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3 May 2020

Ipomoea cairica (five-fingered morning glory)

Datasheet Types: Invasive species, Host plant

Abstract

This datasheet on Ipomoea cairica covers Identity, Overview, Distribution, Dispersal, Diagnosis, Biology & Ecology, Environmental Requirements, Natural Enemies, Impacts, Uses, Prevention/Control, Further Information.

Identity

Preferred Scientific Name
Ipomoea cairica (L.) Sweet
Preferred Common Name
five-fingered morning glory
Other Scientific Names
Batatas cavanillesii (Roem. & Schult.) G. Don
Batatas senegalensis G. Don
Convolvulus cairicus L.
Convolvulus cavanillesii (Roem. & Schult.) Spreng.
Convolvulus limphaticus Vell.
Convolvulus tuberculatus Desr.
Ipomoea cavanillesii Roem. & Schult.
Ipomoea funaria Larrañaga
Ipomoea heptaphylla Griseb.
Ipomoea palmata Forssk.
Ipomoea pentaphylla Cav.
Ipomoea senegalensi Lam.
Ipomoea stipulacea Jacq.
Ipomoea tuberculata (Desr.) Roem. & Schult.
Ipomoea vesiculosa P. Beauv.
International Common Names
English
Cairo morning glory
coast morning glory
coastal morning glory
five-leaf morning-glory
ivy-leaved morning glory
Messina creeper
mile-a-minute
mile-a-minute-vine
morning glory
railroad creeper
railway creeper
French
ipomée du Caire
liane de sept ans
Chinese
qian xi wu zhao jin long
wu zhao jin long
Local Common Names
Germany
kairoer Trichterwinde
Japan
momiji-hirugao
New Zealand
pouwhiwhi
Niue
sefifi sea
South Africa
ihlambe
ijalamu
intana
umaholwana
Spain
campanilla palmeada
USA/Hawaii
koali
koali ‘ai
koali ‘ai‘ai
koali lau manamana
kowali
pa'ali
EPPO code
IPOCA (Ipomoea cairica)

Pictures

Ipomoea cairica (five-fingered morning glory); Flowers and foliage. Kkozhikode, Kerala, India. December 2017.
Flowers and foliage
Ipomoea cairica (five-fingered morning glory); Flowers and foliage. Kkozhikode, Kerala, India. December 2017.
©Vineeth Vengolis (Vengolis)/via Wikimedia Commons - CC BY-SA 3.0
Ipomoea cairica (five-fingered morning glory); Flowering habit. India. September 2016.
Flowering habit
Ipomoea cairica (five-fingered morning glory); Flowering habit. India. September 2016.
©Vineeth Vengolis (Vengolis)/via Wikimedia Commons - CC BY-SA 4.0
Ipomoea cairica (five-fingered morning glory); Flower and foliage. Kkozhikode, Kerala, India. October 2017.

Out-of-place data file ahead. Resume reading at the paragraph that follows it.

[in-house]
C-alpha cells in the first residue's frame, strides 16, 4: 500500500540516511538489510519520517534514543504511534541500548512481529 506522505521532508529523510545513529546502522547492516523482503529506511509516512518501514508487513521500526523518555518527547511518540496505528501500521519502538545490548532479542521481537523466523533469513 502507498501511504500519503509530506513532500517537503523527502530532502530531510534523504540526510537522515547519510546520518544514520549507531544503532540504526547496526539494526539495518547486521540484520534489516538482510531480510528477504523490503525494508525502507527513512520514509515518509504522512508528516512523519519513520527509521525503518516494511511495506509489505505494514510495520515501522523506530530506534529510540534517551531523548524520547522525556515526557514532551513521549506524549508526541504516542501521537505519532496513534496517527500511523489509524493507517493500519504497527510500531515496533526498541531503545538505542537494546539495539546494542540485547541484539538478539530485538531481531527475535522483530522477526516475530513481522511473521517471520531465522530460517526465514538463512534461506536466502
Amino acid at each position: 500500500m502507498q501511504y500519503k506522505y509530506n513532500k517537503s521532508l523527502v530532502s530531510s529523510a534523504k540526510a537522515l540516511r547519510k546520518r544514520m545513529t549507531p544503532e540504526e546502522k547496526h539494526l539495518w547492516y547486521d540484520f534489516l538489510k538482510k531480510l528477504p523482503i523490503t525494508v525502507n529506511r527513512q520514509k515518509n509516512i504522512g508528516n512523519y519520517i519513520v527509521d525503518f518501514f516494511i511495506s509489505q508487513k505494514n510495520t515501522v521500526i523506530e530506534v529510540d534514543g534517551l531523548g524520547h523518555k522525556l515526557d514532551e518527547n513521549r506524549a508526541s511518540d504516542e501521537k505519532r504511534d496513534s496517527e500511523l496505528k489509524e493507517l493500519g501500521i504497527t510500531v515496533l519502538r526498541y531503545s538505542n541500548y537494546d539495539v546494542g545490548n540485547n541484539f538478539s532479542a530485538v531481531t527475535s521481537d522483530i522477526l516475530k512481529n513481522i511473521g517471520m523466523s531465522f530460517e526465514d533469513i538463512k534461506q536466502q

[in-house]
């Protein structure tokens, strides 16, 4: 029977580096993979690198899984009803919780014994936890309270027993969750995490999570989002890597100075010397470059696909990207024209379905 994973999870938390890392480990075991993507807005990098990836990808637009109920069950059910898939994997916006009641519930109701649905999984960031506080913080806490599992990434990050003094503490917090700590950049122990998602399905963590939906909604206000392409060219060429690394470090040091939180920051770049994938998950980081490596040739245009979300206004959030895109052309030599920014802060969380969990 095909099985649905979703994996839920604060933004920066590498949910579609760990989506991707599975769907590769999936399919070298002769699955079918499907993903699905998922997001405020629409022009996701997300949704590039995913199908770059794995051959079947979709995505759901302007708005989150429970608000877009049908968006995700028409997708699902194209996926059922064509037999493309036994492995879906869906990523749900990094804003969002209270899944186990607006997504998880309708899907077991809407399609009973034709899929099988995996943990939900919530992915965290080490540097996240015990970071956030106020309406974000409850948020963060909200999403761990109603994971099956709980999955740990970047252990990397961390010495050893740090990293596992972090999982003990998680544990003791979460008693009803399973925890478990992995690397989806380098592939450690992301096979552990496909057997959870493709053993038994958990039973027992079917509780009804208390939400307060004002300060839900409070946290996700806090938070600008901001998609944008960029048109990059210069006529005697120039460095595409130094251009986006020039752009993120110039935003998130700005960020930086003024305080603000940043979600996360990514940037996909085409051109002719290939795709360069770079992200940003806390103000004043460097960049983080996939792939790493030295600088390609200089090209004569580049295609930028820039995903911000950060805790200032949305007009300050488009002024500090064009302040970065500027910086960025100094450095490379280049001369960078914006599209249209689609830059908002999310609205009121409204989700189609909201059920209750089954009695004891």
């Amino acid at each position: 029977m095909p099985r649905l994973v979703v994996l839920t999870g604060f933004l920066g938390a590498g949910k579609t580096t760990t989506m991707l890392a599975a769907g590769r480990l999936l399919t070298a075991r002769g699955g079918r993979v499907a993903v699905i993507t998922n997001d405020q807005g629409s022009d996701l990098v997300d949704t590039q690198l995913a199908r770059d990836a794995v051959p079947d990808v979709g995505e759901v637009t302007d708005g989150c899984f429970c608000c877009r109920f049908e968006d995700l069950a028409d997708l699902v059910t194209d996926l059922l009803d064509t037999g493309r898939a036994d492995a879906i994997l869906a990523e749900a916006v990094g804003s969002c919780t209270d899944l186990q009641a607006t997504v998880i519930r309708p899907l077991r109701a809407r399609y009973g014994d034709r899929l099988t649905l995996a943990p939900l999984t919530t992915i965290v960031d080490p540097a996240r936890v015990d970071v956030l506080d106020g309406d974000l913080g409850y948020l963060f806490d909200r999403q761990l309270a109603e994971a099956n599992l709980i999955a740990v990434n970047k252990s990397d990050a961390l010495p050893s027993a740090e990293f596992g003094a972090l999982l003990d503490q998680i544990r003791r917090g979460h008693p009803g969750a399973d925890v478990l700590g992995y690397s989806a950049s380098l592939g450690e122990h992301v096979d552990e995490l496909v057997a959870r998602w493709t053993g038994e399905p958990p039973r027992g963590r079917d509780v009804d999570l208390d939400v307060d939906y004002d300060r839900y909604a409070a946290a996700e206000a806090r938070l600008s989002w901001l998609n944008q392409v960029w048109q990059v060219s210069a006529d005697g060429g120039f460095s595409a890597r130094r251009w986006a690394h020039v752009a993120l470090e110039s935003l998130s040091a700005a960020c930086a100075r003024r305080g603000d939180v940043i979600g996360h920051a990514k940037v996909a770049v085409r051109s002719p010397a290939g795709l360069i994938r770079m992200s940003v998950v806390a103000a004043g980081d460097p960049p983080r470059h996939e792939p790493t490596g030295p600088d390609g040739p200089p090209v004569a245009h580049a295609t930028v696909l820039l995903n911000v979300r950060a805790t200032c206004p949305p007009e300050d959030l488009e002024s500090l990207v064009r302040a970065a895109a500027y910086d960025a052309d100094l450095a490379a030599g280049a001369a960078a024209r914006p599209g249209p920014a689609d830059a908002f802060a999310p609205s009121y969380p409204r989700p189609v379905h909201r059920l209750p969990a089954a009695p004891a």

Flower and foliage
Ipomoea cairica (five-fingered morning glory); Flower and foliage. Kkozhikode, Kerala, India. October 2017.
©Vineeth Vengolis (Vengolis)/via Wikimedia Commons - CC BY-SA 3.0
Ipomoea cairica (five-fingered morning glory); Flower and foliage. Kkozhikode, Kerala, India. December 2017.
Flower and foliage
Ipomoea cairica (five-fingered morning glory); Flower and foliage. Kkozhikode, Kerala, India. December 2017.
©Vineeth Vengolis (Vengolis)/via Wikimedia Commons - CC BY-SA 3.0
I. palmata flowers.
Flowers
I. palmata flowers.
©A.R. Pittaway
Ipomoea cairica (five-fingered morning glory); Seeds. ARS Systematic Botany and Mycology Laboratory, India.
Seeds
Ipomoea cairica (five-fingered morning glory); Seeds. ARS Systematic Botany and Mycology Laboratory, India.
Public Domain - Released by USDA Agricultural Research Service (taken by Steve Hurst)/via Wikimedia Commons - CC0 1.0

Summary of Invasiveness

Ipomoea cairica is a vigorous, perennial climber that has been widely introduced as a garden ornamental across tropical, subtropical and temperate regions. It is a fast-growing vine that spreads easily by seed and stem fragments and once naturalized, has the potential to outcompete native plants, completely invading the space by climbing and shadowing other plant species. The trailing and climbing stems of I. cairica curl around neighbouring support plants smothering native shrubs and trees, impeding their growth and preventing their regeneration. Currently, this species is listed as a weed in Thailand, Vietnam, southern USA, Central and South America and as invasive and seriously harmful to the environment in southern China, Japan, Australia, Singapore, the Canary Islands, Cuba and on many islands in the Pacific region.

Taxonomic Tree

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Notes on Taxonomy and Nomenclature

The family Convolvulaceae comprises about 59 genera and 1880 species. The genus Ipomoea is one of the largest within this family with more than 700 species mainly distributed in tropical and warm temperate regions of the world and known as ‘morning glories’. Most of the species within this genus are twining climbing plants and include annual and perennial herbs, lianas, shrubs and small trees (Stevens, 2020).

Plant Type

Perennial
Seed / spore propagated
Vegetatively propagated
Vine / climber
Woody

Description

The following description is from Wagner et al. (1999):
Perennial vine; stems twining or sometimes prostrate, herbaceous but woody towards base, up to 5 m or more long, smooth or muricate, glabrous or rarely villous at nodes. Leaf blades chartaceous, ovate to orbicular in outline, 3-10 cm long and wide, palmately divided, usually to base into 5-7 lobes, the lobes lanceolate to ovate or elliptic, 3-5 cm long, apex acute or obtuse and mucronulate, outer lobes sometimes bifid, glabrous, petioles up to ca. 2/3 as long as blades, pseudostipules present. Flowers one to numerous in lax dichasia, peduncles 5-80 mm long, pedicels 12-30 mm long; sepals ovate, 4-6.5 mm long, outer ones slightly shorter, glabrous, more or less verrucose, margins scarious, apex obtuse to acute, mucronulate; corolla purple, bluish purple, or white with a purple centre, funnelform, (3-) 4.5-6 cm long. Capsules brown, subglobose, 1-1.2 cm long, glabrous. Seeds black to tan, subglobose to ovoid, 4-6 mm long, densely short-tomentose, sometimes with long silky hairs along the margins.

Distribution

The native distribution range of I. cairica is still uncertain, but it is thought to be native to tropical Africa and Asia. Currently, this species can be found naturalized across Asia, northern Africa, Australia, North, Central and South America, the Caribbean and on many islands across the Indian and the Pacific Ocean (PIER, 2018; POWO, 2020; Staples, 2020; USDA-ARS, 2020).